Stress & Allostatic Load

I want to talk a little bit today about stress. Stress and our lifestyle. Stress and our environments. Stress and our jobs. Stress and our family. Stress and our body. And all the other pockets of life where stress may find a niche. I get the feeling (personally, and from the hundreds of folks I’ve seen over the years) that we are all brought up to learn that if we’re not stressed just enough, if we’re not busy enough, if we’re not productive enough then WE are not enough. And I’m calling bullsh*t on that.

It took the better part of my late twenties to learn that stress has zero place in my life, and most of it was optional to take on in the first place. Stress doesn’t serve me. It doesn’t solve anything. It makes absolutely nothing better, and it overall makes me a less flexible person. My entire educational “career”, some 25 years, was enormously stressful. So stressful that I developed chronic digestive trouble that, at the peak of my graduate school finale, allowed me to eat nothing other than mushroom broth and eggs (seriously). It was ridiculous how much stress seeped into my lifestyle and physiology. Here I was, a nutrition and herbal medicine student wasting away and nutrient deficient at 105 pounds and finally, I decided that nothing was worth my health. I decided to stop almost everything in one day. I quit my part time job. Moved out of my house and to another state altogether, and took 6 months to set the intention to mindfully finish my degree, seek the guidance of an Ayurvedic practitioner and functional medicine MD and sleep, relax, and let go of needless stress. It was a scary step, but after I made the decision, everything worked. And it actually took 3 years to fully recover. 6 months was just the start of a long and intentional journey.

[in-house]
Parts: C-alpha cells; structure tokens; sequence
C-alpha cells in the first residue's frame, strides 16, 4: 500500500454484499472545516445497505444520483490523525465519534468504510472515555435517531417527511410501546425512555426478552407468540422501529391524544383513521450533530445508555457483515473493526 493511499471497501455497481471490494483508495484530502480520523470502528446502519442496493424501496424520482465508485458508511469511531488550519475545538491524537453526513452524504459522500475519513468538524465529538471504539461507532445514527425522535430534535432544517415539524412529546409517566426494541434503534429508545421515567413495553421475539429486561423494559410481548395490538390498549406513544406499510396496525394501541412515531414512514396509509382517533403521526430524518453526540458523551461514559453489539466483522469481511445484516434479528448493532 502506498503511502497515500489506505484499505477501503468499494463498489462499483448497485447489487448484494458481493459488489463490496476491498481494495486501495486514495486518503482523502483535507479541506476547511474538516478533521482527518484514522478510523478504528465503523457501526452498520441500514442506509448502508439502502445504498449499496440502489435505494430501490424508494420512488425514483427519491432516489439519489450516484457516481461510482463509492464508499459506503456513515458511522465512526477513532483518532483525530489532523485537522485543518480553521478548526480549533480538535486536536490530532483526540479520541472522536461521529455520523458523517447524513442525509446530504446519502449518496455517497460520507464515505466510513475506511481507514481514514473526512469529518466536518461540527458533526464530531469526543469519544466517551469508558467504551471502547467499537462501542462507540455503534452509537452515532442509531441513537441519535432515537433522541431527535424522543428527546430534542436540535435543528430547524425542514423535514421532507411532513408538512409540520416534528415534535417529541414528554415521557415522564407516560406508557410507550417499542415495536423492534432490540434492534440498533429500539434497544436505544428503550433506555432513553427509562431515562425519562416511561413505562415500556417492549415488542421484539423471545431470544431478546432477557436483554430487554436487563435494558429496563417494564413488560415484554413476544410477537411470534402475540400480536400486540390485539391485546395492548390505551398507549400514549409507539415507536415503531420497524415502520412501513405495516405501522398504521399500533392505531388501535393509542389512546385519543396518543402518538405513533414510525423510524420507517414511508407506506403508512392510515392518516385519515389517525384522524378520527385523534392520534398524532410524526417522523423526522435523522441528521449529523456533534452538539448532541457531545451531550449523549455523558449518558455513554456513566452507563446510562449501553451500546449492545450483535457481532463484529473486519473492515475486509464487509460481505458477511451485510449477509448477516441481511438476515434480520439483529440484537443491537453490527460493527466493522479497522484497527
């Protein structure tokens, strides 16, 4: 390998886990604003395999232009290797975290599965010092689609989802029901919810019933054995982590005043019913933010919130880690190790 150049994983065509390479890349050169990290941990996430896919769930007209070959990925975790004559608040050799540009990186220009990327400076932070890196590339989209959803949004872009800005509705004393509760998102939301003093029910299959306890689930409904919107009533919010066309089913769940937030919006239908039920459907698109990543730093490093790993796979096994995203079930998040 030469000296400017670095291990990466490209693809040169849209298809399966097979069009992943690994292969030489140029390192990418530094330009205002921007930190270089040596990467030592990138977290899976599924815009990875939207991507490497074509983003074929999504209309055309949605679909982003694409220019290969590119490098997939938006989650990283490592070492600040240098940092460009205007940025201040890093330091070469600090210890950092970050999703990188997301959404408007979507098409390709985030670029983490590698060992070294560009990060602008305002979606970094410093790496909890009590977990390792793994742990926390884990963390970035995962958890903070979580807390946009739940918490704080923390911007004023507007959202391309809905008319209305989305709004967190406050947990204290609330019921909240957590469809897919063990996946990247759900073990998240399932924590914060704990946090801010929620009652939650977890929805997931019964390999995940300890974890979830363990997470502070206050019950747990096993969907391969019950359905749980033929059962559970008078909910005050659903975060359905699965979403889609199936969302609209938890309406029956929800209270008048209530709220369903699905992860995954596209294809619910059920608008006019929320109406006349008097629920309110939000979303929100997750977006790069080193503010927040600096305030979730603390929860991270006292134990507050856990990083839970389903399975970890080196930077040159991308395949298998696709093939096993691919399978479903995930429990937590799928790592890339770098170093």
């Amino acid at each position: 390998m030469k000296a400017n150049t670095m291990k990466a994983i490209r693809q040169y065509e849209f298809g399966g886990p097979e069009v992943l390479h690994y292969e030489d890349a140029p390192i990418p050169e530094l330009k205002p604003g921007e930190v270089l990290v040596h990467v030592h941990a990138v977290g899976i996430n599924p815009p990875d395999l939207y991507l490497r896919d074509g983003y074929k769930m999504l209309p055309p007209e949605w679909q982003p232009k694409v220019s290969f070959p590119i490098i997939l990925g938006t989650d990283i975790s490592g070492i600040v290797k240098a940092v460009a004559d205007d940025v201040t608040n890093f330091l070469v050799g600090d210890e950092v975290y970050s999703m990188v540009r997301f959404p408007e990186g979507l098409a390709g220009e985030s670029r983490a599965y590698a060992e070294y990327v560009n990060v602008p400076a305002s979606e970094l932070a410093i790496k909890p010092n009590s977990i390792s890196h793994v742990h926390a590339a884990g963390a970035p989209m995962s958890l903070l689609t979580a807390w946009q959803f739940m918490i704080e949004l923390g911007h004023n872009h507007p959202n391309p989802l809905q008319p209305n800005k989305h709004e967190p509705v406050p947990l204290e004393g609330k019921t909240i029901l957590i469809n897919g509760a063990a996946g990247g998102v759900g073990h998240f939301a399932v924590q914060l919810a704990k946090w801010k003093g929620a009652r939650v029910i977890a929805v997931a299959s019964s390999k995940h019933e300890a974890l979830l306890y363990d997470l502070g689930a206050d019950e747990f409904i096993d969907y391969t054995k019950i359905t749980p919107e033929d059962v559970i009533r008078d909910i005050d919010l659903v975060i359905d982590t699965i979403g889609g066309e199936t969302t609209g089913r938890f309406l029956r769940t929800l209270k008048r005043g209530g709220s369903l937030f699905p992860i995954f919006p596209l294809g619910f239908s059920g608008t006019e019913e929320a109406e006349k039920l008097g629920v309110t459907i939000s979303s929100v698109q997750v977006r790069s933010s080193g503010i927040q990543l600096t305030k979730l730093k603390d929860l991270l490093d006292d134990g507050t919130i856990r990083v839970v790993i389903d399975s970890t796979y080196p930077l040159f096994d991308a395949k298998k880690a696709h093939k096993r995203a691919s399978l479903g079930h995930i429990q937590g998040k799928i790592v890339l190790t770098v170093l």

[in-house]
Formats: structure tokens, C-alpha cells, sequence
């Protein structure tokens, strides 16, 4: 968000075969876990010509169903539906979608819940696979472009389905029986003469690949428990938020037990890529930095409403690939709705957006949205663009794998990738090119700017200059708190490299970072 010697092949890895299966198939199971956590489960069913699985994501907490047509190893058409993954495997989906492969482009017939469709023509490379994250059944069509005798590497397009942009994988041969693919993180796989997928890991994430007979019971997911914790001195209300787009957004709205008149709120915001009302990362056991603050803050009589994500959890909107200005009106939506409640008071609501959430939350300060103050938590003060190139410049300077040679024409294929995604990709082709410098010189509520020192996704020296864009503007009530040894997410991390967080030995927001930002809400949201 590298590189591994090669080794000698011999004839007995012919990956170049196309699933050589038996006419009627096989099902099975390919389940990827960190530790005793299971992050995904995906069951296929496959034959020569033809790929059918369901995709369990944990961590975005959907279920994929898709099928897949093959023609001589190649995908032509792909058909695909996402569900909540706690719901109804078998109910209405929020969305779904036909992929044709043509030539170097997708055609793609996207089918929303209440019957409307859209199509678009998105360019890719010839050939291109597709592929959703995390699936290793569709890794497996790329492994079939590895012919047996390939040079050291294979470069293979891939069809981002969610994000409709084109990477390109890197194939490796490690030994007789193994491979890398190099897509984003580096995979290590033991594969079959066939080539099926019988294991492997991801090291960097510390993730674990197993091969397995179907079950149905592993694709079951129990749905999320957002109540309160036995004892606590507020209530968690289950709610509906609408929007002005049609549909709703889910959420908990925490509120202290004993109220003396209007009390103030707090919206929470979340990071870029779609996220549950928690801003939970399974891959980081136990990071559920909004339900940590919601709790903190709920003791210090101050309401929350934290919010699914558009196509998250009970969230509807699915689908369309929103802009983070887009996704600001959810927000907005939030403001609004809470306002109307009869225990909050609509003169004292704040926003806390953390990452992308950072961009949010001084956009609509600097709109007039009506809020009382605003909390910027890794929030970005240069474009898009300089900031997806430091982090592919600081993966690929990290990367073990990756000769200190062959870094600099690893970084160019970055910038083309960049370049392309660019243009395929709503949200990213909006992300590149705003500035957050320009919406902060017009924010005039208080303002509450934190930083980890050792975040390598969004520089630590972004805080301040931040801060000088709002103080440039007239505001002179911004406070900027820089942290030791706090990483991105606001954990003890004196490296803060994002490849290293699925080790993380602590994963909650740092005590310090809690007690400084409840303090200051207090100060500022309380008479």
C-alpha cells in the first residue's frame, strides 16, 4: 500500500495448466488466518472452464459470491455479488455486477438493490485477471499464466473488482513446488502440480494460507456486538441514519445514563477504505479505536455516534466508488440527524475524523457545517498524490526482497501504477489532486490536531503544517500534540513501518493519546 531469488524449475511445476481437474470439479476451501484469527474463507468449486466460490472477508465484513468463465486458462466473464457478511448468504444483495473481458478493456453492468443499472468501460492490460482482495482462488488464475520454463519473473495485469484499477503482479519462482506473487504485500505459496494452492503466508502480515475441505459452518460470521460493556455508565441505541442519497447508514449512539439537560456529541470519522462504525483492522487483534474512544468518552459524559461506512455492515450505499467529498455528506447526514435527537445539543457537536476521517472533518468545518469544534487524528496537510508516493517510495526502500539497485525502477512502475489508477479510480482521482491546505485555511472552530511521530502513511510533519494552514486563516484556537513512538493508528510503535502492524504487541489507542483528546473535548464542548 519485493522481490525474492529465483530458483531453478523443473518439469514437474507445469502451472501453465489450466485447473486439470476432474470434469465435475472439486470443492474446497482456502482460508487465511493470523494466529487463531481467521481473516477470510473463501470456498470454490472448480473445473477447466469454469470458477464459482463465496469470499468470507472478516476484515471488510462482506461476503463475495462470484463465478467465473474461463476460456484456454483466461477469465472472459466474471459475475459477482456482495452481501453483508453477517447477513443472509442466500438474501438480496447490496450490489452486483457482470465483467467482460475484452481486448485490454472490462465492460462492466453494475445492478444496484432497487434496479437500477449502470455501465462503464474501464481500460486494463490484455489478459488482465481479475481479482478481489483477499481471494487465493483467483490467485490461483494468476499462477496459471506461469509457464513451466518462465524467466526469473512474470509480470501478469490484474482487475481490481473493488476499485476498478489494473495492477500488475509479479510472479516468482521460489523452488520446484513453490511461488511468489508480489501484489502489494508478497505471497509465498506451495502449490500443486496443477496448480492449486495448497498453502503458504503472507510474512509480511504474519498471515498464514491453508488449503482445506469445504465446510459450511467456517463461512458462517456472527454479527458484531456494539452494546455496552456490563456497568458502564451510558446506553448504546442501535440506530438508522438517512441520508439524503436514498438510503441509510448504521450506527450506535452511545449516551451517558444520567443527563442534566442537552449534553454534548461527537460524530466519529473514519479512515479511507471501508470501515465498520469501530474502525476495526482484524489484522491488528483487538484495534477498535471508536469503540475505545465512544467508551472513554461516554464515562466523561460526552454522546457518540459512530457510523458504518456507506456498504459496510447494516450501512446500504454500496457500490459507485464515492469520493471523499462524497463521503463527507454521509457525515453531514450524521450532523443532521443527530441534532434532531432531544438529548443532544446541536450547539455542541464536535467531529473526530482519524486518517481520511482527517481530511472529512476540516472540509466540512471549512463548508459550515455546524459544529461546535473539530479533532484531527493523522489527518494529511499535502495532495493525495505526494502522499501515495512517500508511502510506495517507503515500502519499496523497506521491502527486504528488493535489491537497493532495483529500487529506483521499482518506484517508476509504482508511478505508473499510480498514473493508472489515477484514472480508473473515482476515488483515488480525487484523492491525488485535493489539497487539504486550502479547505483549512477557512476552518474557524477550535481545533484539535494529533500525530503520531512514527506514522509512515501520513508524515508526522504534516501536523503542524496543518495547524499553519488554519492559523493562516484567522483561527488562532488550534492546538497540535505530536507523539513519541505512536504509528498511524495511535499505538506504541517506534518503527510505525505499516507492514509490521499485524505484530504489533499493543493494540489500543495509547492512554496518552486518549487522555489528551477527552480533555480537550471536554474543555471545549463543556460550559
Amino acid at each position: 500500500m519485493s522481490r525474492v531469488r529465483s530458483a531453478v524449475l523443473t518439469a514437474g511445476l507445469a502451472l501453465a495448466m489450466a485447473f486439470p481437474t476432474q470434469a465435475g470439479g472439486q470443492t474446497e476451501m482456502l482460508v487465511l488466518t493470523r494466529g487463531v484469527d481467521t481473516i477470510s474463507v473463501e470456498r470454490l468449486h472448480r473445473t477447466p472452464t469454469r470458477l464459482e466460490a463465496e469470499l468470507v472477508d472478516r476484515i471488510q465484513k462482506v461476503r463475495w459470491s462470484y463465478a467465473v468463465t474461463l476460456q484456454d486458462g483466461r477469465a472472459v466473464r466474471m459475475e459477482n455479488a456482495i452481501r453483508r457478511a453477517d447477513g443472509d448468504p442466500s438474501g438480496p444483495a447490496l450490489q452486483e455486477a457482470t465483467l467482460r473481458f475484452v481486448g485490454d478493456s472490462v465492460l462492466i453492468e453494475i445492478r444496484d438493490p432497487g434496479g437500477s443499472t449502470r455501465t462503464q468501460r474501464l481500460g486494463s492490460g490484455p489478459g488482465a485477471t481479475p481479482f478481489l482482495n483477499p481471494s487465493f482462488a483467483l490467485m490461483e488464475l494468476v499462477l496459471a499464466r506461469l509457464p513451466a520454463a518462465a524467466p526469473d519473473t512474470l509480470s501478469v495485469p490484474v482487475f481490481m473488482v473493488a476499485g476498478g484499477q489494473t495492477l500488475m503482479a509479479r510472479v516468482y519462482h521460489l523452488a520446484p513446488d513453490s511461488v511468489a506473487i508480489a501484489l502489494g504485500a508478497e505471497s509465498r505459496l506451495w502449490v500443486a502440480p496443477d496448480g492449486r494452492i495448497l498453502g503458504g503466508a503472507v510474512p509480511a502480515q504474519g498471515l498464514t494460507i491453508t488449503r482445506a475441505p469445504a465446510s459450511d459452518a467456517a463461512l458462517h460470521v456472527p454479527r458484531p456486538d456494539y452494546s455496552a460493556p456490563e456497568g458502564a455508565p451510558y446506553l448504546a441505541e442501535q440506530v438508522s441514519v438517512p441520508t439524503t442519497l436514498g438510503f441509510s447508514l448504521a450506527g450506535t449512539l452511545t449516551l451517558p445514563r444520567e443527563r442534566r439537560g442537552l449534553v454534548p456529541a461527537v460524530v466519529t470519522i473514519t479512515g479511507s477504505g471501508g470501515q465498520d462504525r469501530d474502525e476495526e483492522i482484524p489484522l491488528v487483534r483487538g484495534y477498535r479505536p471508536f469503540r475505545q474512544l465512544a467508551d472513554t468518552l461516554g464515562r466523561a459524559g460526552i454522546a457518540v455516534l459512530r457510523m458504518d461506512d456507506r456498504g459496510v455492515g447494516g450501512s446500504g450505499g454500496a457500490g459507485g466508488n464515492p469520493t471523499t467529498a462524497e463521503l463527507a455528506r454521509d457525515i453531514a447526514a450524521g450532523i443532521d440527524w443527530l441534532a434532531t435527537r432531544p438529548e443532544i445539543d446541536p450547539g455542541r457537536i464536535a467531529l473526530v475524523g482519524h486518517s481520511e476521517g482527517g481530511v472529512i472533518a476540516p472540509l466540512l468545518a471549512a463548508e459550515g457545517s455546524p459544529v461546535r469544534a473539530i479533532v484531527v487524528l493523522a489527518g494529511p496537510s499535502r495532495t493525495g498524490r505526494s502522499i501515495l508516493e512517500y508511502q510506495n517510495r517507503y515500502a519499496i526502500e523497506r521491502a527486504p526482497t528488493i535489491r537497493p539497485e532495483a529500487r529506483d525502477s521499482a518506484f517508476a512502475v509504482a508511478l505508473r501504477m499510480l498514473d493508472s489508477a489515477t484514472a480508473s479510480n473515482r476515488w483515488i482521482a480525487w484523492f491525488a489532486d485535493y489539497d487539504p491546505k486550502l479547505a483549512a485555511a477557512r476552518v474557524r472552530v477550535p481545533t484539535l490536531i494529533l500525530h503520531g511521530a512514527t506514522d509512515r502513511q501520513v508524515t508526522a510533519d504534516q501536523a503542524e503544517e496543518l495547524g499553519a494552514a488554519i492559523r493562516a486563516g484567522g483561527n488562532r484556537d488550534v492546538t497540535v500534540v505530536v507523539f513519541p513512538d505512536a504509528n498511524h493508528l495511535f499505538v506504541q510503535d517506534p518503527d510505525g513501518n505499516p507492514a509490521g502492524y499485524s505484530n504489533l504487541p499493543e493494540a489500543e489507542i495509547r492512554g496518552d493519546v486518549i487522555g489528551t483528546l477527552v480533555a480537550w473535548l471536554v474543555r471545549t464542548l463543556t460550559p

I see a lot of students in my practice now and, although they’re not 100% drowning under debilitating stress, they’re pretty close. I see a lot of young professionals who feel like if they don’t work 50-60+ hours a week they’ll never get ahead. I see new parents struggling with the new responsibilities of raising children while juggling jobs and social obligations and I see seasoned professionals stuck in stressful careers because they don’t feel like they have the flexibility to make a change.

Here’s the thing: we all have what is called an “Allostatic Load”. This is the expense accumulated by tissues and organ systems for sustained arousal resulting from chronic over activity (or inactivity) of physiological systems that are normally involved in adaptation to environment change. Basically it’s how much stress we can take on at any given point before we break down. When we have chronic stress, this builds up in our body and breaks down our organ systems. It leads to chronically elevated inflammation throughout the body that can lead to any number of autoimmune imbalances and even shortened life span. Constant environmental demand requiring sustained stress invokes a biological transformation or brain signature that may be long pasting. This is the biological cost for being forced to adapt to adverse psychosocial or physical situations. And it can start at any age.

The expense that we pay for a stress filled lifestyle may be enhanced anxiety, depressive illness, post traumatic stress disorder, cognitive consequences, malnourishment and increased blood pressure (to name a few). Is what you’re doing worth these long term costs? I would encourage you to seriously consider how you spend your day to day life, and if there is persistent stress recurring, what can you do to either eliminate, decrease or tolerate this more efficiently? Obviously, there are stresses in our life that we can’t just eliminate. But there are ways that we can adapt our response to make chronic stress not as damaging to our body such as daily meditation, mindfulness, taking time to cook and prepare nourishing foods, movement and exercise, seeking counseling or taking frequent vacations. It’s amazing what a few deep breaths can do to calm down our nervous system, and what saying “no” can do for our over-packed, demanding schedules. Take a moment to evaluate what is really serving you, and what is not. Make some changes if you need to!

The only different between a rut and a grave are the dimensions.

-Ellen Glasgow

 

Lindsay Kluge M.Sc, CNS, LDN | HealthCoach@EllwoodThompsons.com

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